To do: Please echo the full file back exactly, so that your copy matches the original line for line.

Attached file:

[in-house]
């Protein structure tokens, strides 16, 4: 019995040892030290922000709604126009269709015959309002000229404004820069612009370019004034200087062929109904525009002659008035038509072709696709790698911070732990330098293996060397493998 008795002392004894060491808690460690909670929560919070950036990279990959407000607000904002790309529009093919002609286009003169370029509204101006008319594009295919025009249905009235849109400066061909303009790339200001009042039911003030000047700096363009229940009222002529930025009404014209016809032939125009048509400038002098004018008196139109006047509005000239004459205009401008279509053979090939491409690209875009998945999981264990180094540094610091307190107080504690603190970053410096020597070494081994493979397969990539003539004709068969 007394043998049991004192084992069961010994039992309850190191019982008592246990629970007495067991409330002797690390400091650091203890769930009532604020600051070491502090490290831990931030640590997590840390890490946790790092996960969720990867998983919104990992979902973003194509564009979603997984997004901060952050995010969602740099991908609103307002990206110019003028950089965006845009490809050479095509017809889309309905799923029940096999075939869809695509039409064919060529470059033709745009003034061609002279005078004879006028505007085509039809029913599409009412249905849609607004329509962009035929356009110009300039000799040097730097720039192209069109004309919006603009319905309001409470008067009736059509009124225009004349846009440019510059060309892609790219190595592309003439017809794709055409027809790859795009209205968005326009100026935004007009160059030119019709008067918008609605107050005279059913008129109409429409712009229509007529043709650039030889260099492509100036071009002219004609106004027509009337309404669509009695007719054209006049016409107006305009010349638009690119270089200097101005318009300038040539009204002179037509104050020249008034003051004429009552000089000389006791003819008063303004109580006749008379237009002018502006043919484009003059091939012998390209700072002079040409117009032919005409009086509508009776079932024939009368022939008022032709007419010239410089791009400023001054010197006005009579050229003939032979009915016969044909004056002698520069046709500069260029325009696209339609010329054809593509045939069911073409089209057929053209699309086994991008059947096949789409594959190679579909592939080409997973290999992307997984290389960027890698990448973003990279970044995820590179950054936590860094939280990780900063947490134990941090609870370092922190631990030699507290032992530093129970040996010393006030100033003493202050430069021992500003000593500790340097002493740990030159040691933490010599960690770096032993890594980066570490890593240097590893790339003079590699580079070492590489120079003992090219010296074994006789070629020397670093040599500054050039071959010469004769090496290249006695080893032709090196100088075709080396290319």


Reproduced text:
[in-house]
């Protein structure tokens, strides 16, 4: 019995040892030290922000709604126009269709015959309002000229404004820069612009370019004034200087062929109904525009002659008035038509072709696709790698911070732990330098293996060397493998 008795002392004894060491808690460690909670929560919070950036990279990959407000607000904002790309529009093919002609286009003169370029509204101006008319594009295919025009249905009235849109400066061909303009790339200001009042039911003030000047700096363009229940009222002529930025009404014209016809032939125009048509400038002098004018008196139109006047509005000239004459205009401008279509053979090939491409690209875009998945999981264990180094540094610091307190107080504690603190970053410096020597070494081994493979397969990539003539004709068969 007394043998049991004192084992069961010994039992309850190191019982008592246990629970007495067991409330002797690390400091650091203890769930009532604020600051070491502090490290831990931030640590997590840390890490946790790092996960969720990867998983919104990992979902973003194509564009979603997984997004901060952050995010969602740099991908609103307002990206110019003028950089965006845009490809050479095509017809889309309905799923029940096999075939869809695509039409064919060529470059033709745009003034061609002279005078004879006028505007085509039809029913599409009412249905849609607004329509962009035929356009110009300039000799040097730097720039192209069109004309919006603009319905309001409470008067009736059509009124225009004349846009440019510059060309892609790219190595592309003439017809794709055409027809790859795009209205968005326009100026935004007009160059030119019709008067918008609605107050005279059913008129109409429409712009229509007529043709650039030889260099492509100036071009002219004609106004027509009337309404669509009695007719054209006049016409107006305009010349638009690119270089200097101005318009300038040539009204002179037509104050020249008034003051004429009552000089000389006791003819008063303004109580006749008379237009002018502006043919484009003059091939012998390209700072002079040409117009032919005409009086509508009776079932024939009368022939008022032709007419010239410089791009400023001054010197006005009579050229003939032979009915016969044909004056002698520069046709500069260029325009696209339609010329054809593509045939069911073409089209057929053209699309086994991008059947096949789409594959190679579909592939080409997973290999992307997984290389960027890698990448973003990279970044995820590179950054936590860094939280990780900063947490134990941090609870370092922190631990030699507290032992530093129970040996010393006030100033003493202050430069021992500003000593500790340097002493740990030159040691933490010599960690770096032993890594980066570490890593240097590893790339003079590699580079070492590489120079003992090219010296074994006789070629020397670093040599500054050039071959010469004769090496290249006695080893032709090196100088075709080396290319």